Cavernous sinus dural arteriovenous fistula (CSDAVF) is described as an abnormal arteriovenous connection that involves the dura mater within or adjacent to the walls of the cavernous sinus (CS) [1]. Transvenous embolization via the inferior petrosal sinus (IPS) remains the most preferred venous route for accessing the shunt hole. Nonetheless, this route may become thrombosed, collapsed, or angiographically invisible on occasion [2]. Although alternative venous routes have been investigated, including the superior petrosal sinus and facial vein, the IPS, whether ipsilateral or contralateral to the shunt hole, remains as the primary venous access route to the CS [1-4].

In the case of CSDAVF characterized by isolated venous drainage via the ophthalmic vein, direct access to the ophthalmic vein is suggested to be a viable approach to the shunt hole [5,6]. However, this approach is not preferred at our institution as it necessitates surgical exposure of the ophthalmic vein before direct access can be achieved and requires manipulation of neurointerventional devices over the patient’s neck.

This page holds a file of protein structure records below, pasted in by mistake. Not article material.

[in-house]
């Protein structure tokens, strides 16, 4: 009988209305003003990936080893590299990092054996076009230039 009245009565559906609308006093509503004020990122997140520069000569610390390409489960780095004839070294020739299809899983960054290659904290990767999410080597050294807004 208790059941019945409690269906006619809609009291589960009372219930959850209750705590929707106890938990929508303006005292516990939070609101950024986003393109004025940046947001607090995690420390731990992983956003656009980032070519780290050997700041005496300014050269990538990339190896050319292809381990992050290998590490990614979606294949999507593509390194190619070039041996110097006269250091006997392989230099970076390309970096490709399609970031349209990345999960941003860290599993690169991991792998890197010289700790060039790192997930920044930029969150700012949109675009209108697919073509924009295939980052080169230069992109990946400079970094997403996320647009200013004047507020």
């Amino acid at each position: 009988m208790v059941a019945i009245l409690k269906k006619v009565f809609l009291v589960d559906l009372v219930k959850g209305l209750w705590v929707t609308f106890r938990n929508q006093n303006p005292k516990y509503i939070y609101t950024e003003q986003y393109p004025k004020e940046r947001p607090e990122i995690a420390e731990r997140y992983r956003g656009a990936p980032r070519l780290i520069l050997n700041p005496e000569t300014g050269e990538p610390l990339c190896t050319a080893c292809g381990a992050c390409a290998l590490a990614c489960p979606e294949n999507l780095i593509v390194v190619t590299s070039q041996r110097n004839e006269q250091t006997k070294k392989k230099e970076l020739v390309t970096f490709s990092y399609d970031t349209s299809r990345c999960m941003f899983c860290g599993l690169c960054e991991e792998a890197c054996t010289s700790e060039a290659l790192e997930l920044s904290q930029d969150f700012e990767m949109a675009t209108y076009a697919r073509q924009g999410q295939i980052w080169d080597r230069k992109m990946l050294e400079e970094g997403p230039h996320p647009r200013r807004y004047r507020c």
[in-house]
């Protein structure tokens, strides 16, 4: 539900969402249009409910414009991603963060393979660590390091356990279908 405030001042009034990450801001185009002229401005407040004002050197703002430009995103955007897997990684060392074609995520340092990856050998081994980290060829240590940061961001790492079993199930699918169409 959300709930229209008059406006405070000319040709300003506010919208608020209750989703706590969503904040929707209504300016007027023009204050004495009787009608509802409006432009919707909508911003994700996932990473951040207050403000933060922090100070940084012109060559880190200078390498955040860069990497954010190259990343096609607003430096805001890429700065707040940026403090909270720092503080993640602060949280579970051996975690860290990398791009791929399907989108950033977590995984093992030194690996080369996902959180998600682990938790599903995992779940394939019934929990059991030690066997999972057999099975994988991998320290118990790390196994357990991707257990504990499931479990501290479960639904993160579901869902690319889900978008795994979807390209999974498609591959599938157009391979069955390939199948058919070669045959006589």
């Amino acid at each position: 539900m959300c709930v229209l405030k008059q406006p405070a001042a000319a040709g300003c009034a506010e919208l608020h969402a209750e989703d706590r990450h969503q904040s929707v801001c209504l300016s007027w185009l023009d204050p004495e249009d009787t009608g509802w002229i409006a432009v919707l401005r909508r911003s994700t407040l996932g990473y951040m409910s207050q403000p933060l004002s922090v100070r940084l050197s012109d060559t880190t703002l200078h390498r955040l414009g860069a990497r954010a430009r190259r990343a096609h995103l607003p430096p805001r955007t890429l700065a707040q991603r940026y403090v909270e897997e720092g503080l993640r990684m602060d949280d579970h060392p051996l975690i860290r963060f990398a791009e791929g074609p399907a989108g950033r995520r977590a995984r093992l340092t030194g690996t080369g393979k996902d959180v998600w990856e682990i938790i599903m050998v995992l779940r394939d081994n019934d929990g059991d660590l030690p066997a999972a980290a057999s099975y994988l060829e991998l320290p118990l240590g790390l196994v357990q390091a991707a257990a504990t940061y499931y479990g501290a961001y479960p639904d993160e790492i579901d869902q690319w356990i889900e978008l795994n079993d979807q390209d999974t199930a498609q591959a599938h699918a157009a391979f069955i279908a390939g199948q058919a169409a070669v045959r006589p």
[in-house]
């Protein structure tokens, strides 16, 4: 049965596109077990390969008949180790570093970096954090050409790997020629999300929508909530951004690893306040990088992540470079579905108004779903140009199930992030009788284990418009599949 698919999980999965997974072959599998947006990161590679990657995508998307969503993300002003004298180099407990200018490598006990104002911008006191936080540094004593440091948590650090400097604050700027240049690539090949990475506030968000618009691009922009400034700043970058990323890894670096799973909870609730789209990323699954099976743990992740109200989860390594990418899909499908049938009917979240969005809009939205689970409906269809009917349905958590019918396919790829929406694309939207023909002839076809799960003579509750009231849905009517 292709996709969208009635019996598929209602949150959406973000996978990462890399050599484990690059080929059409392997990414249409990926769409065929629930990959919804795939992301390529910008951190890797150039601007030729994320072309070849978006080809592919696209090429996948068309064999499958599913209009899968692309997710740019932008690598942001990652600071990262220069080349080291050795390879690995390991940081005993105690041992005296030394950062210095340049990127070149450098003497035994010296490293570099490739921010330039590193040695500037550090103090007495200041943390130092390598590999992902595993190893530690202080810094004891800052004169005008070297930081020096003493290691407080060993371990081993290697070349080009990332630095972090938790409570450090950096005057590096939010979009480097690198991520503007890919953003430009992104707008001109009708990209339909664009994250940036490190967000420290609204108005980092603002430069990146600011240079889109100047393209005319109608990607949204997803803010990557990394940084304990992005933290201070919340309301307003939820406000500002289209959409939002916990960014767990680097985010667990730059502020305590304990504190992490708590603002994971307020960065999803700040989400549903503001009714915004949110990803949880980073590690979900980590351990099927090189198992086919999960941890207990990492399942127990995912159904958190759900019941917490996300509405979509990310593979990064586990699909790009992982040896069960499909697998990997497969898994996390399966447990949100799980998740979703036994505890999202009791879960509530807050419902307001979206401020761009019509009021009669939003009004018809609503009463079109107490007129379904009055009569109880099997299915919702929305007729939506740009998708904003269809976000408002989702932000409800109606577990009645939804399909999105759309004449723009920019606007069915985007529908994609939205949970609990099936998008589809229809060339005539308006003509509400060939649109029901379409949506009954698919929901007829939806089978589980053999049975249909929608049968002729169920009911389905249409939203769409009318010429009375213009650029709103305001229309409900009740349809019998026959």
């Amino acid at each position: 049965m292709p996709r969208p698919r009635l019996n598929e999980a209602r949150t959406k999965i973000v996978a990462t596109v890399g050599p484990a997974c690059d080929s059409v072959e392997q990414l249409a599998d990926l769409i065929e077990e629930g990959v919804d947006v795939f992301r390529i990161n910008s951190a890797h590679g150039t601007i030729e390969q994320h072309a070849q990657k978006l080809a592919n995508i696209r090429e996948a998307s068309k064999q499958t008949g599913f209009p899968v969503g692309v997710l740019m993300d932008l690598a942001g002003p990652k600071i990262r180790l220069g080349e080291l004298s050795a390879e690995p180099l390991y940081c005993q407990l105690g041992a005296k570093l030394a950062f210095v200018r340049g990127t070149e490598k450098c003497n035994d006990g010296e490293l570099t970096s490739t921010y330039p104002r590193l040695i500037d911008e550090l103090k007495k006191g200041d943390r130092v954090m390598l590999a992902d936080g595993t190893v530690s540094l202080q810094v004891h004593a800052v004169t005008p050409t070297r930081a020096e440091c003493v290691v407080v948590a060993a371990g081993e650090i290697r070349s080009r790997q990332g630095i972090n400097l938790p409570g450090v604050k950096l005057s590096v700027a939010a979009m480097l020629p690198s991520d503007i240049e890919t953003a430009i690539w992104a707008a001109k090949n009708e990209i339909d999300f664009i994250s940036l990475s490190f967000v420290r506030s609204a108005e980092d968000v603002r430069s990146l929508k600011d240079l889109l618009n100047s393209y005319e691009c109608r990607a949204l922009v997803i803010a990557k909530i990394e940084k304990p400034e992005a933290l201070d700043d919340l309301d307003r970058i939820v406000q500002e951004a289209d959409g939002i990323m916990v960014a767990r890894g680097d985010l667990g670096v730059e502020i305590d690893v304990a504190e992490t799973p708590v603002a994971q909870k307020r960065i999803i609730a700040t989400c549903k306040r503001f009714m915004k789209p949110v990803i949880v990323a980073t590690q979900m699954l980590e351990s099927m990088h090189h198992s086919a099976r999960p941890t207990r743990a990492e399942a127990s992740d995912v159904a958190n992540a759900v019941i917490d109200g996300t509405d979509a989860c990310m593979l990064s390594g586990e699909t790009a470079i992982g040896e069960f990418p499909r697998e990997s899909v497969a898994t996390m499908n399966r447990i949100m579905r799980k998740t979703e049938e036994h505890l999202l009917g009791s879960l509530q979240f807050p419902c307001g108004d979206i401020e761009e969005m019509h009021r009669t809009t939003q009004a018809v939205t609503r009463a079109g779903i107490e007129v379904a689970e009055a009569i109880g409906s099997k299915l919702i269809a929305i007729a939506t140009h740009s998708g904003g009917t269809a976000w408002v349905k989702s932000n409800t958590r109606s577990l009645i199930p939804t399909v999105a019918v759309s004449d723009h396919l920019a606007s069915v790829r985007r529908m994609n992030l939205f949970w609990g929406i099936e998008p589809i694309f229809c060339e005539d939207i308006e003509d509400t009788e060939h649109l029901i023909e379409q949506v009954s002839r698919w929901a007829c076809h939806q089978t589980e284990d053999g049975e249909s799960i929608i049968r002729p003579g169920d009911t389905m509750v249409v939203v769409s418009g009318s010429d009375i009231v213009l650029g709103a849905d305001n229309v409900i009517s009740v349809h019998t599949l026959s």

Several difficulties are encountered in achieving retrograde endovascular venous access to the superior ophthalmic vein, including complex and lengthy retrograde routes from the superior vena cava to the superior ophthalmic vein, potential anatomical variation in internal or external jugular vein tributaries, and tortuosity at the junction among the superior ophthalmic supraorbital and angular veins [6].

In this study, we present a feasible method that facilitates retrograde venous access to the ophthalmic vein via the facial vein in patients with CSDAVF who exhibit isolated ophthalmic venous drainage.

CASE REPORT

Case 1